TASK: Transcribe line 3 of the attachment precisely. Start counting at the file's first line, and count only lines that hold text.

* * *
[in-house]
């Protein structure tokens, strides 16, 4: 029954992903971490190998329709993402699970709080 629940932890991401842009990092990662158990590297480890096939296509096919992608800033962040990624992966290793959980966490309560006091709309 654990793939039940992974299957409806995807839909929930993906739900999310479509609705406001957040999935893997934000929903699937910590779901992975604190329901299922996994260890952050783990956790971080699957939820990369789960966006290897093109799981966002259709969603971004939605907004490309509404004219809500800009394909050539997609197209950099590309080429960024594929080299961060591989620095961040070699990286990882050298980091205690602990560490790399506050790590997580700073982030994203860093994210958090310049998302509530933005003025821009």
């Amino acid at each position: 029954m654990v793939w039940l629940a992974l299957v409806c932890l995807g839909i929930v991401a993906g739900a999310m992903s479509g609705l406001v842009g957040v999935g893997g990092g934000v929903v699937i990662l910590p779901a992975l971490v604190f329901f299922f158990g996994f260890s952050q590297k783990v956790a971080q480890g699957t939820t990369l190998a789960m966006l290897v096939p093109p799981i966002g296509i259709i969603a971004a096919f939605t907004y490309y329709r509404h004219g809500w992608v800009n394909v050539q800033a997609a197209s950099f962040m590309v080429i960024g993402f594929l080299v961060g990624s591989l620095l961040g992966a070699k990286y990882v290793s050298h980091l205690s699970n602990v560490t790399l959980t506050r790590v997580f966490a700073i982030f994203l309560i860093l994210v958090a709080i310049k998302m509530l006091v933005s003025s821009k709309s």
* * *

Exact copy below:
């Amino acid at each position: 029954m654990v793939w039940l629940a992974l299957v409806c932890l995807g839909i929930v991401a993906g739900a999310m992903s479509g609705l406001v842009g957040v999935g893997g990092g934000v929903v699937i990662l910590p779901a992975l971490v604190f329901f299922f158990g996994f260890s952050q590297k783990v956790a971080q480890g699957t939820t990369l190998a789960m966006l290897v096939p093109p799981i966002g296509i259709i969603a971004a096919f939605t907004y490309y329709r509404h004219g809500w992608v800009n394909v050539q800033a997609a197209s950099f962040m590309v080429i960024g993402f594929l080299v961060g990624s591989l620095l961040g992966a070699k990286y990882v290793s050298h980091l205690s699970n602990v560490t790399l959980t506050r790590v997580f966490a700073i982030f994203l309560i860093l994210v958090a709080i310049k998302m509530l006091v933005s003025s821009k709309s």